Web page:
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2014-11-26

How Alzheimer's can Spread

Here's my last post before the American Thanksgiving, and living in Canada, you can read my old rant on the Black Friday that follows.

Anyway, ok, so here's a short post on a new study I came across that sheds light on how the toxic proteins associated with Alzheimer's--amyloid-beta--and how it gets transmitted.

Now just to be clear, this study looked at nerve cell to nerve cell, NOT person to person, so in NO way implies Alzheimer's is a communicable condition. I want to make that absolutely clear. Here is my take on an abbreviated abstract. If you're looking to do more research, follow the link to the source below, and you'll be taken to the full-text article. Enjoy!

The spreading of pathology through neuronal pathways is likely to be the cause of the progressive cognitive loss observed in Alzheimer's disease (AD) and other neurodegenerative diseases. The researchers had recently shown the propagation of AD pathology via cell-to-cell transfer of oligomeric amyloid beta (Aβ) residues 1-42 (oAβ1-42) using a model.

Now they show that different Aβ-isoforms can transfer from one cell to another. Thus, transfer is not restricted to a specific Aβ-isoform. Although different Aβ isoforms can transfer, differences in the cells' capacity to clear and/or degrade these aggregated isoforms result in vast differences in the net amounts ending up in the receiving cells and the net remaining Aβ can cause seeding and pathology in the receiving cells. This insufficient clearance and/or degradation by cells creates sizable intracellular accumulations of the aggregation-prone Aβ1-42 isoform, which further promotes cell-to-cell transfer; thus, oligomeric Aβ1-42 is a potentially toxic isoform.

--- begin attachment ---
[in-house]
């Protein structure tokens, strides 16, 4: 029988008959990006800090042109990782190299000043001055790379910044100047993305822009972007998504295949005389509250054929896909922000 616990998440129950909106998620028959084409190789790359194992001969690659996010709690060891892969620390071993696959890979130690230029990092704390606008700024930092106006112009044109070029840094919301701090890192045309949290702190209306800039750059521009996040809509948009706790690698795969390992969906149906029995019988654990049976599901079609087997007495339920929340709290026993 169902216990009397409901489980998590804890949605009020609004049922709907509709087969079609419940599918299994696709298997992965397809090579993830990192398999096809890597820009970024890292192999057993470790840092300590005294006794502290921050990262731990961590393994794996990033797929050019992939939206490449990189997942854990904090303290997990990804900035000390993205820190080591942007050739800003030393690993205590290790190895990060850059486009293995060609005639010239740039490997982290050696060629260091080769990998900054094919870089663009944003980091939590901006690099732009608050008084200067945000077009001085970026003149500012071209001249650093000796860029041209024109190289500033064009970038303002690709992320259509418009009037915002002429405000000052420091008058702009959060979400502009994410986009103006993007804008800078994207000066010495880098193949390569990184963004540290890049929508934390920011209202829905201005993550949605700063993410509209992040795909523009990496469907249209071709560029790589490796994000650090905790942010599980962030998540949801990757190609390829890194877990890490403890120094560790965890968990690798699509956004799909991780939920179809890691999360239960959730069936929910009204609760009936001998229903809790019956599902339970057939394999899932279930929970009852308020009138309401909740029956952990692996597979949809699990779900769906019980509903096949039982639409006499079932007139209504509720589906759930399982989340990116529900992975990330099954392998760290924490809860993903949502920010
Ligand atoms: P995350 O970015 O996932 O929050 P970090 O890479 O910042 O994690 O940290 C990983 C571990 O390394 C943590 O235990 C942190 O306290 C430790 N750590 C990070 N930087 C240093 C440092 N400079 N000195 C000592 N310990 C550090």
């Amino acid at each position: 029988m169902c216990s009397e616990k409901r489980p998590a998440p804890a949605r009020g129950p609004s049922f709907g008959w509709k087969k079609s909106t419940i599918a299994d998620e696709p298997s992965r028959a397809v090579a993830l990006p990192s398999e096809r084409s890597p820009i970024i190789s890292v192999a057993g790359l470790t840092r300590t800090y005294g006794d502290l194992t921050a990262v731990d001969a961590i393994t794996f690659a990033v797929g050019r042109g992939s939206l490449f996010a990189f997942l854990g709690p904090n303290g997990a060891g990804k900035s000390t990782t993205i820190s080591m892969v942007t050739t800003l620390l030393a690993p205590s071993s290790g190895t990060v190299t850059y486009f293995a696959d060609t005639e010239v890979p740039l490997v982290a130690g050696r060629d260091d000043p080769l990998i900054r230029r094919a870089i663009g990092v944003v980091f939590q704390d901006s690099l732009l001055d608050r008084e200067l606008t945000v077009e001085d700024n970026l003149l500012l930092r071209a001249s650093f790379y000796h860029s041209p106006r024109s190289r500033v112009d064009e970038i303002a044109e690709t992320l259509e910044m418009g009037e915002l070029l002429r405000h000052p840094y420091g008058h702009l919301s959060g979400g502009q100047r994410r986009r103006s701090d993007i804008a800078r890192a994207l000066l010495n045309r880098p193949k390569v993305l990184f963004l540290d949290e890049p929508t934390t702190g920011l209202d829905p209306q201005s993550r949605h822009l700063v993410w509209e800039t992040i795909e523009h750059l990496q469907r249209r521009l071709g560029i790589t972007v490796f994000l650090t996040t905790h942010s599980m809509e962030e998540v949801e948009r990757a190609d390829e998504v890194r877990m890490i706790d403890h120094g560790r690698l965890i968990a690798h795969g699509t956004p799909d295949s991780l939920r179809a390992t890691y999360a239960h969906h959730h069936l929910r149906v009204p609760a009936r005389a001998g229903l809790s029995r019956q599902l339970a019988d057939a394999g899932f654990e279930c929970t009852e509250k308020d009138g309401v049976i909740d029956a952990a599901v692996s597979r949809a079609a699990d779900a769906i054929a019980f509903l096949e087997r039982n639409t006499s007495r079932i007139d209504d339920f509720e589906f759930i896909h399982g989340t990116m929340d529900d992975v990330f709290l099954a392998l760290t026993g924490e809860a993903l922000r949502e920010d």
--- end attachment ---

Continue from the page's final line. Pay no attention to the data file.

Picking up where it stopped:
Furthermore, cell-to-cell transfer is shown to be an early event that is seemingly independent of later appearances of cellular toxicity. This phenomenon could explain how seeds for the AD pathology could pass on to new brain areas and gradually induce AD pathology, even before the first cell starts to deteriorate, and how cell-to-cell transfer can act together with the factors that influence cellular clearance and/or degradation in the development of AD.

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Source: Spreading of amyloid-β peptides via neuritic cell-to-cell transfer is dependent on insufficient cellular clearance

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